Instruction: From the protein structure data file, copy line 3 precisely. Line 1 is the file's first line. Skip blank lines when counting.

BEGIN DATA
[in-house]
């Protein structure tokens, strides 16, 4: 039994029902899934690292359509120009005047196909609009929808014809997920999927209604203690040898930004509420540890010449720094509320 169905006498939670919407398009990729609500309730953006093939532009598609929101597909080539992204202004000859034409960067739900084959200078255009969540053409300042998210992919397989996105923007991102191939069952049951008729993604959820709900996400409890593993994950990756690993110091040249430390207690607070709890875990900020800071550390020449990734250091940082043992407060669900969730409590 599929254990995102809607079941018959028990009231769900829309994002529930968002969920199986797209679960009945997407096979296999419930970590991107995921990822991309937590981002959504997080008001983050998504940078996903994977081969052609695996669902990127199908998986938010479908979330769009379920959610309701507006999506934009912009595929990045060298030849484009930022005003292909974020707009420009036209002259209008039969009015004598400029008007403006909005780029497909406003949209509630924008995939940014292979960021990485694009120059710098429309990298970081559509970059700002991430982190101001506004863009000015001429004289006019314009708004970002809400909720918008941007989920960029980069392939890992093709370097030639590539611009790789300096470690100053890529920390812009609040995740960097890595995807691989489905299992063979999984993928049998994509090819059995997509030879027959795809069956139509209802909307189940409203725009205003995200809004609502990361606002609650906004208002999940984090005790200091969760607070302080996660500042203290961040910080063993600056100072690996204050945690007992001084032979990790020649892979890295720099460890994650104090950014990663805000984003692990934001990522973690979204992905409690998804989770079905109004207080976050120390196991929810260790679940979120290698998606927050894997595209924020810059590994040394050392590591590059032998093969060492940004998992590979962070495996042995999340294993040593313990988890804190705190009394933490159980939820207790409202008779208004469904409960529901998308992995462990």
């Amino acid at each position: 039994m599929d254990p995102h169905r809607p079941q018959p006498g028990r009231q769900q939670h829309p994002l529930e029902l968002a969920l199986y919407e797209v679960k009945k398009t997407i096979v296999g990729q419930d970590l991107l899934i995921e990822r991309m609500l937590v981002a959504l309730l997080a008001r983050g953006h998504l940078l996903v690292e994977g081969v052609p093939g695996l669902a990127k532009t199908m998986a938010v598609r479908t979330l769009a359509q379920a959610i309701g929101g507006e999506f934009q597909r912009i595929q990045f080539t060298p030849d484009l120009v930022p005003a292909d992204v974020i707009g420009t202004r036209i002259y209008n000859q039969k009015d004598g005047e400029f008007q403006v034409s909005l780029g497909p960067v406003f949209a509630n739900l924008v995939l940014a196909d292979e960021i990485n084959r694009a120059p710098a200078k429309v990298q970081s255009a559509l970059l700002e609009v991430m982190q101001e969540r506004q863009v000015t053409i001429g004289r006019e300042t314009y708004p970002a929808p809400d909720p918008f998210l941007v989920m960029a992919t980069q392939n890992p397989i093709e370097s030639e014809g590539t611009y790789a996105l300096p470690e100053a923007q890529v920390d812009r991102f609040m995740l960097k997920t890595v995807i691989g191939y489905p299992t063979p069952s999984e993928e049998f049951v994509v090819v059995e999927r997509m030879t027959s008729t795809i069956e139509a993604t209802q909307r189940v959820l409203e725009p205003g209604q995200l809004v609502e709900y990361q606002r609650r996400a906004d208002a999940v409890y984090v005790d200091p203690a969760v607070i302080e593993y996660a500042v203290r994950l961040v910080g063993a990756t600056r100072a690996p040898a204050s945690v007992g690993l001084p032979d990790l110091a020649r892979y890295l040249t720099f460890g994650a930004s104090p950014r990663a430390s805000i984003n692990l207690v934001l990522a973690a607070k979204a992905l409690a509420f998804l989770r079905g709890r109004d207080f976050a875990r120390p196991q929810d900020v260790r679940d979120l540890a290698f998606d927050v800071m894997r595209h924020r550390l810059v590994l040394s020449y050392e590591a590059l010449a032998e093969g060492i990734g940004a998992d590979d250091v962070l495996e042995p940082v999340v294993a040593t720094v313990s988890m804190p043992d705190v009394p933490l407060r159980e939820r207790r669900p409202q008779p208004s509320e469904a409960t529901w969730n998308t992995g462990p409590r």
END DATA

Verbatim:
């Amino acid at each position: 039994m599929d254990p995102h169905r809607p079941q018959p006498g028990r009231q769900q939670h829309p994002l529930e029902l968002a969920l199986y919407e797209v679960k009945k398009t997407i096979v296999g990729q419930d970590l991107l899934i995921e990822r991309m609500l937590v981002a959504l309730l997080a008001r983050g953006h998504l940078l996903v690292e994977g081969v052609p093939g695996l669902a990127k532009t199908m998986a938010v598609r479908t979330l769009a359509q379920a959610i309701g929101g507006e999506f934009q597909r912009i595929q990045f080539t060298p030849d484009l120009v930022p005003a292909d992204v974020i707009g420009t202004r036209i002259y209008n000859q039969k009015d004598g005047e400029f008007q403006v034409s909005l780029g497909p960067v406003f949209a509630n739900l924008v995939l940014a196909d292979e960021i990485n084959r694009a120059p710098a200078k429309v990298q970081s255009a559509l970059l700002e609009v991430m982190q101001e969540r506004q863009v000015t053409i001429g004289r006019e300042t314009y708004p970002a929808p809400d909720p918008f998210l941007v989920m960029a992919t980069q392939n890992p397989i093709e370097s030639e014809g590539t611009y790789a996105l300096p470690e100053a923007q890529v920390d812009r991102f609040m995740l960097k997920t890595v995807i691989g191939y489905p299992t063979p069952s999984e993928e049998f049951v994509v090819v059995e999927r997509m030879t027959s008729t795809i069956e139509a993604t209802q909307r189940v959820l409203e725009p205003g209604q995200l809004v609502e709900y990361q606002r609650r996400a906004d208002a999940v409890y984090v005790d200091p203690a969760v607070i302080e593993y996660a500042v203290r994950l961040v910080g063993a990756t600056r100072a690996p040898a204050s945690v007992g690993l001084p032979d990790l110091a020649r892979y890295l040249t720099f460890g994650a930004s104090p950014r990663a430390s805000i984003n692990l207690v934001l990522a973690a607070k979204a992905l409690a509420f998804l989770r079905g709890r109004d207080f976050a875990r120390p196991q929810d900020v260790r679940d979120l540890a290698f998606d927050v800071m894997r595209h924020r550390l810059v590994l040394s020449y050392e590591a590059l010449a032998e093969g060492i990734g940004a998992d590979d250091v962070l495996e042995p940082v999340v294993a040593t720094v313990s988890m804190p043992d705190v009394p933490l407060r159980e939820r207790r669900p409202q008779p208004s509320e469904a409960t529901w969730n998308t992995g462990p409590r």